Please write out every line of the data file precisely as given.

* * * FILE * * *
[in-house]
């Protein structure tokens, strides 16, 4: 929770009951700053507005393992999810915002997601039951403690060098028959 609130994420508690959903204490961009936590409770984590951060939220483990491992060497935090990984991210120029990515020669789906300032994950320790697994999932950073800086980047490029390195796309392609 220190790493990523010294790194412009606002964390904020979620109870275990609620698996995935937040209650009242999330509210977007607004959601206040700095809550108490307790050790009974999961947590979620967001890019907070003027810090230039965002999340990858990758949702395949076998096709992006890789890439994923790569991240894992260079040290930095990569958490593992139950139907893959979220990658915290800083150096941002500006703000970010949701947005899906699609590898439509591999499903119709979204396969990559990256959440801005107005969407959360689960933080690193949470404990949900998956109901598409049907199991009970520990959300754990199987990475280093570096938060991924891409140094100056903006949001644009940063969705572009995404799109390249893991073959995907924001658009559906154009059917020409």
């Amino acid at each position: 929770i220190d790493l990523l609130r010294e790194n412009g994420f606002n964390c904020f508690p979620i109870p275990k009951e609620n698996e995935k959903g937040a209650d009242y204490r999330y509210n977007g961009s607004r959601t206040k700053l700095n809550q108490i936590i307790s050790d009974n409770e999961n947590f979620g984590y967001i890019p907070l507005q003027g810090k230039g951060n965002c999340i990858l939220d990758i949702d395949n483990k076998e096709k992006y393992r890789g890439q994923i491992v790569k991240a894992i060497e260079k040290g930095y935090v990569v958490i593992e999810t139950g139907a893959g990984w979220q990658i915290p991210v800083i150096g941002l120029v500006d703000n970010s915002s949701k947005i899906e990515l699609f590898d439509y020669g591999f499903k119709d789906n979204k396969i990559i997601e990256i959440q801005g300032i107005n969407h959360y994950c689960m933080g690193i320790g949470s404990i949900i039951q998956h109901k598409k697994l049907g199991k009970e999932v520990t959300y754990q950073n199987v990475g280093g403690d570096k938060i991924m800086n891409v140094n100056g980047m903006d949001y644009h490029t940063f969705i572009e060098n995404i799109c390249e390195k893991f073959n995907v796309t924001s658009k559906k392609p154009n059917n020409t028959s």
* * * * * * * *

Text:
[in-house]
């Protein structure tokens, strides 16, 4: 929770009951700053507005393992999810915002997601039951403690060098028959 609130994420508690959903204490961009936590409770984590951060939220483990491992060497935090990984991210120029990515020669789906300032994950320790697994999932950073800086980047490029390195796309392609 220190790493990523010294790194412009606002964390904020979620109870275990609620698996995935937040209650009242999330509210977007607004959601206040700095809550108490307790050790009974999961947590979620967001890019907070003027810090230039965002999340990858990758949702395949076998096709992006890789890439994923790569991240894992260079040290930095990569958490593992139950139907893959979220990658915290800083150096941002500006703000970010949701947005899906699609590898439509591999499903119709979204396969990559990256959440801005107005969407959360689960933080690193949470404990949900998956109901598409049907199991009970520990959300754990199987990475280093570096938060991924891409140094100056903006949001644009940063969705572009995404799109390249893991073959995907924001658009559906154009059917020409």
């Amino acid at each position: 929770i220190d790493l990523l609130r010294e790194n412009g994420f606002n964390c904020f508690p979620i109870p275990k009951e609620n698996e995935k959903g937040a209650d009242y204490r999330y509210n977007g961009s607004r959601t206040k700053l700095n809550q108490i936590i307790s050790d009974n409770e999961n947590f979620g984590y967001i890019p907070l507005q003027g810090k230039g951060n965002c999340i990858l939220d990758i949702d395949n483990k076998e096709k992006y393992r890789g890439q994923i491992v790569k991240a894992i060497e260079k040290g930095y935090v990569v958490i593992e999810t139950g139907a893959g990984w979220q990658i915290p991210v800083i150096g941002l120029v500006d703000n970010s915002s949701k947005i899906e990515l699609f590898d439509y020669g591999f499903k119709d789906n979204k396969i990559i997601e990256i959440q801005g300032i107005n969407h959360y994950c689960m933080g690193i320790g949470s404990i949900i039951q998956h109901k598409k697994l049907g199991k009970e999932v520990t959300y754990q950073n199987v990475g280093g403690d570096k938060i991924m800086n891409v140094n100056g980047m903006d949001y644009h490029t940063f969705i572009e060098n995404i799109c390249e390195k893991f073959n995907v796309t924001s658009k559906k392609p154009n059917n020409t028959s």